Pittsburgh sports fans have always been famous for their loyalty, pride and intense support of their local teams. The Pirates, Steelers and Penguins feed off this support and proudly wear the black and gold colors of the city. In this sports mad city, the Penguins fans would have to come in third behind both the football and baseball teams for fan fervor. However, winning the 2016 Stanley Cup has made the Penguins' fan base more energized and enthusiastic. The cheer of "Let's Go Pens" breaks out on every power play, offensive blitz or defensive gem. Penguin fans are loud and proud in their support, but they are also classy, with no rude behavior towards fans from the opposition.
PPG Paints Arena is served by exit #1 off I-579 or exits 70A or 72B on Interstate 376. Be sure to have a local area map handy, as Pittsburgh is a city defined by steep hills, three rivers and several bridges. It can be confusing for a driver negotiating the city for the first time, and traffic is awful during the evening rush hour. You can also reach the arena via the Steel Plaza light rail station. There are numerous parking lots within a few blocks of the Penguins' home. Parking in these lots can cost anywhere between $20-$30.
Once you arrive at the arena, there are four major entry points. These are named the Verizon Gate, The Trib Media Gate, the People's Gate and a private gate for suite owners. The flow through these gates is very smooth, with the exception of the entry from 5th Avenue. Due to the hilly terrain the building is built on, you will need to navigate a series of escalators to get up to the main lobby.
Upon reaching your seats, you will be pleased to find out they are 24 inches wide and provide excellent legroom. The sightlines once you reach your seats is excellent.
There are a number of factors working together to make a visit to PPG Paints Arena and a Penguins game an expensive proposition. By planning ahead, you can help lower these costs considerably. First of all, due to the high percentage of season ticket holders, it is difficult to buy a ticket at face value. By waiting until 2-3 days before a game, you will see ticket prices drop on the secondary market to a $50-$80 range. Parking can be $20-$30, depending on the lot chosen. By taking the light rail to the Steel Plaza Station, you can cut that figure to zero, as much of downtown Pittsburgh is a fare-free zone. Concessions are expensive, mostly due to the quality of the items and the size of the servings. You can often share an entrée with a family member and reduce the stress on your wallet and your waistline.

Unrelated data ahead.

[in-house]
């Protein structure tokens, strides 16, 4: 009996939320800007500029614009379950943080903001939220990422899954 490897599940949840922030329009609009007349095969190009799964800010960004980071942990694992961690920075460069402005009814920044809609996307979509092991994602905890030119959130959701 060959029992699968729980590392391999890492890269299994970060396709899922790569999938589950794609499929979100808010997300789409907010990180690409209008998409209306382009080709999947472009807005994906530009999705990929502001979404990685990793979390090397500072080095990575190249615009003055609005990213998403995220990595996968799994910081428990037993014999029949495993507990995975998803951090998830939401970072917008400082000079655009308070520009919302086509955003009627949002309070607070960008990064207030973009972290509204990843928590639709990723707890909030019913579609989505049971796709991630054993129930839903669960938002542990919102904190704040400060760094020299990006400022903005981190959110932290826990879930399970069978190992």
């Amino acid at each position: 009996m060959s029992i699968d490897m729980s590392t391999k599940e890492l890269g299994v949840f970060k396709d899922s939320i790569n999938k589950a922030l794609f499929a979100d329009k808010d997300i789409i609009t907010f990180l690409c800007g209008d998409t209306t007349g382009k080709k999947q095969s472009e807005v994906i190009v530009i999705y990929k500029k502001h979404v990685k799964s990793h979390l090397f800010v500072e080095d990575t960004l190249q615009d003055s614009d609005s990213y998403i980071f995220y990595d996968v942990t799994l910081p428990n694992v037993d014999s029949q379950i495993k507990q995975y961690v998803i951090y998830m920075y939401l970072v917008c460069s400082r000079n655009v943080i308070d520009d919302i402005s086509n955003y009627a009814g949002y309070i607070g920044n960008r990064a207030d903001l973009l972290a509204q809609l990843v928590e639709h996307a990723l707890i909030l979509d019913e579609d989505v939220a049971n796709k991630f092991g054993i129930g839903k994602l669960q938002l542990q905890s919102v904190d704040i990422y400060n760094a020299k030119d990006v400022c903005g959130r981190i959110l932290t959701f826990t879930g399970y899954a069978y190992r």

PPG Paints Arena is the only LEED Gold-certified arena in the NHL.
This is the only major sports arena in the country that does not serve Coca-Cola or Pepsi products.
Le Magnifique, a hockey-based sculpture featuring Penguins Hall of Famer and owner Mario Lemieux, graces the plaza outside the arena.
2017 marks the 50th anniversary of professional hockey in Pittsburgh. There are numerous references to this anniversary on the center ice, as well as the players' uniforms.
Member Review by collegiatestdms
The Consol Energy Center is the brand new home of the Pittsburgh Penguins. The inaugural game was hosted on October 9, 2010. Official seating capacity for hockey is 18,087. The center is located just across the street from the old Mellon Arena so any parking spots or local attractions that were of note before are still part of the new Penguins experience.
Member Review by bieniek_31 on Apr 13, 2012
Just like a penguin, Consol Energy Center is dressed and ready to impress in every category. Mellon Arena lies close to the hearts of Penguins fans; however, after taking a few steps into their new palace, many probably had already forgotten about the Igloo. Although Consol and its Pittsburgh counterpart of PNC Park are both are great places to watch a game, only Consol also has a team to back up its arena.
Member Review by ragnar81 on Apr 28, 2013